Lowest Common Denominators, Politicians, and Common Core

I wonder if “lowest common denominator” shows up in the Common Core State Standards?

Well, it probably shows up in the math standards since that’s how you add fractions. But it ought to be highlighted in the language standards too, since that’s the level of most political language today, particularly in Mississippi.

“Something of small intellectual content designed to appeal to a lowbrow audience” is the non-mathematical definition in the Merriam-Webster dictionary, e.g. Common Core State Standards are an Obama conspiracy to nationalize education, its curriculum is full of objectionable (i.e. liberal) materials, and they invade privacy.

In Mississippi, top state Republican leaders were for the standards until they were against them.  Lieutenant Governor Tate Reeves just abandoned his support and joined Governor Phil Bryant (who flipped earlier) in opposition to the standards in Mississippi.

State Senator Angela Hill is one of the Tea Party champions opposing the standards.  One of her main complaints is that they were adopted by the State Board of Education, not the Mississippi Legislature. Her rampage against the standards can be seen on Facebook at “Stop Common Core – Mississippi.”

Yes, indeed, senator, it’s past time we turned our educational standards over to politicians. There’s no better way to keep Mississippi’s historic position as the nation’s lowest common denominator than to do that.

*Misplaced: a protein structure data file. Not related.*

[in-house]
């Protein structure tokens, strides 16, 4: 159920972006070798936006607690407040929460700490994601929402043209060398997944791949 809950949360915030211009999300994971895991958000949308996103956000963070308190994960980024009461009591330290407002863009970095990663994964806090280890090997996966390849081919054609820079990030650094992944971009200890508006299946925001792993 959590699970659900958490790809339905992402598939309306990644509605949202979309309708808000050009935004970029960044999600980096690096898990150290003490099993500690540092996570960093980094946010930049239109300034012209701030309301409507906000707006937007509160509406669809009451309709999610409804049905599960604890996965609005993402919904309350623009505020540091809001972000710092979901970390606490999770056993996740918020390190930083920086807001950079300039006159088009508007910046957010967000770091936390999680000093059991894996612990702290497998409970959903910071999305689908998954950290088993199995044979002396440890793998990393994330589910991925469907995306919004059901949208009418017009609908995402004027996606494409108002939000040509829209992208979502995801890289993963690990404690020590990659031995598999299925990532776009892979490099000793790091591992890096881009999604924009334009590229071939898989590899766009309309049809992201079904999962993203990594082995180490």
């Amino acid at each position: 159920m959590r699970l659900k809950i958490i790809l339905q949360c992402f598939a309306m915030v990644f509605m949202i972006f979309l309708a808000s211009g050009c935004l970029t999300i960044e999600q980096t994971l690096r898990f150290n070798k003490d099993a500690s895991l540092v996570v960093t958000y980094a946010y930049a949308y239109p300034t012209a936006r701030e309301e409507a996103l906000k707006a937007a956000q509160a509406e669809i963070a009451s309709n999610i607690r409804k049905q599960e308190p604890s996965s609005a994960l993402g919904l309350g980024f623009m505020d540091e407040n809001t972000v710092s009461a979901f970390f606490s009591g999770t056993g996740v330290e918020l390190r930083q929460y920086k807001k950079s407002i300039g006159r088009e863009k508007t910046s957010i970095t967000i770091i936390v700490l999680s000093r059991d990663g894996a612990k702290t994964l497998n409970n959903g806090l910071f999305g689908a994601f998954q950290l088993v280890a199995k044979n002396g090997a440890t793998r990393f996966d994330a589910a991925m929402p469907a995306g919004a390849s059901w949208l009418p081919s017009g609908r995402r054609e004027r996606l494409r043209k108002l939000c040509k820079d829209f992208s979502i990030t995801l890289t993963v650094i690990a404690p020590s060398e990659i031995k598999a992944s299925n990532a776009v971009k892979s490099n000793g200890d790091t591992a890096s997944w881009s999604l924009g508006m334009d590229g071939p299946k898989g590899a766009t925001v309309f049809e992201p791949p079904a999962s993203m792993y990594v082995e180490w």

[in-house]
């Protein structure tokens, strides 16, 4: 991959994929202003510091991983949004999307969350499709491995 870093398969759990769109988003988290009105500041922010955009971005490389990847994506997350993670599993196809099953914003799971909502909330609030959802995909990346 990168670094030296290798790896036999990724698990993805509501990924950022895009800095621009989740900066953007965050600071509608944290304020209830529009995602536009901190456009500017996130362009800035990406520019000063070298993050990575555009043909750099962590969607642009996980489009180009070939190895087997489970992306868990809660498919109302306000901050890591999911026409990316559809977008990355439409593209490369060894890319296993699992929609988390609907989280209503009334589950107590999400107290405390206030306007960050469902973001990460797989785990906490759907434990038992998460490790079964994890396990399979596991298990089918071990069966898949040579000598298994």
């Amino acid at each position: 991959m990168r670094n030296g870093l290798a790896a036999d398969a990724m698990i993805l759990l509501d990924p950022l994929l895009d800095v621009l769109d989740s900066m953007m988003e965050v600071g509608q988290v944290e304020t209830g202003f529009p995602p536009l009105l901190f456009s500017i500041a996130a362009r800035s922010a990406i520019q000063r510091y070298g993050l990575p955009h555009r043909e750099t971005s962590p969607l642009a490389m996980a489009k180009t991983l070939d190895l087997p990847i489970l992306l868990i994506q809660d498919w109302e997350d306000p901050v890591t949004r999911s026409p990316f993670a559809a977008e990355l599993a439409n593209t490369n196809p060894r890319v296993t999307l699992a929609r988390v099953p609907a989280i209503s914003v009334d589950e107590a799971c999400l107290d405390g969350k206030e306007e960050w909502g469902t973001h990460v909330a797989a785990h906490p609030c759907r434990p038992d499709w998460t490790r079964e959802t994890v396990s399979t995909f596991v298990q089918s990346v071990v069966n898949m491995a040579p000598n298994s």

That should include the repeal of the amendment to Section 203 of the state constitution that we adopted in 1982 to create an independent State Board of Education.

“The reason we have the constitutional amendment in the first place is to keep the politicians from messing around in education according to the whim of the moment,” long-time State Senator Hob Bryan told the Associated Press. Poor Hob, he just doesn’t appreciate lowest common denominators.

The state board is made up of nine members, five appointed by the governor, including one teacher and one administrator, and two each appointed by the lieutenant governor and House speaker. This board hires the State Superintendent of Education.

“I am committed to continuing implementation of these standards,” said State Superintendent Carey Wright.

How could she and her board, a majority appointed by now Common Core foes Bryant and Reeves, not get on board the lowest common denominator bandwagon?

Well, maybe they read the Common Core web page posted by the Clinton Public School District, home of House Speaker Philip Gunn: “These standards are simply goals for what students should know and be able to do at each grade level….Decisions about how to teach the standards, such as curriculum, tools, materials and textbooks, continue to be made by local districts and school leaders who know their students best.”

The top-ranked district’s motto is “where excellence is the only option.”

Humpf, they probably only teach lowest common denominators in math classes.

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